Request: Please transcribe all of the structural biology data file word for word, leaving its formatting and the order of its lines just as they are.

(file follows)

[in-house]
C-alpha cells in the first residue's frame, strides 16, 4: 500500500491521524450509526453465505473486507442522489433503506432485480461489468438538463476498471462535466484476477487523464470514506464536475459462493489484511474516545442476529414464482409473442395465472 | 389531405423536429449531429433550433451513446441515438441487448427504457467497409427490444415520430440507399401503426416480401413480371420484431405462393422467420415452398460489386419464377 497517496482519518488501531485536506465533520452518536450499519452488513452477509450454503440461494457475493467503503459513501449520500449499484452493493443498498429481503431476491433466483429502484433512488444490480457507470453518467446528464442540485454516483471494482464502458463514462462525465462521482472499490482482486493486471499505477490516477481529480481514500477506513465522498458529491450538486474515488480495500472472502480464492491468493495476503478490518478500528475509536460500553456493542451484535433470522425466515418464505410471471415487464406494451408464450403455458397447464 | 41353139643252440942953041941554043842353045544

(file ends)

[in-house]
C-alpha cells in the first residue's frame, strides 16, 4: 500500500491521524450509526453465505473486507442522489433503506432485480461489468438538463476498471462535466484476477487523464470514506464536475459462493489484511474516545442476529414464482409473442395465472 | 389531405423536429449531429433550433451513446441515438441487448427504457467497409427490444415520430440507399401503426416480401413480371420484431405462393422467420415452398460489386419464377 497517496482519518488501531485536506465533520452518536450499519452488513452477509450454503440461494457475493467503503459513501449520500449499484452493493443498498429481503431476491433466483429502484433512488444490480457507470453518467446528464442540485454516483471494482464502458463514462462525465462521482472499490482482486493486471499505477490516477481529480481514500477506513465522498458529491450538486474515488480495500472472502480464492491468493495476503478490518478500528475509536460500553456493542451484535433470522425466515418464505410471471415487464406494451408464450403455458397447464 | 41353139643252440942953041941554043842353045544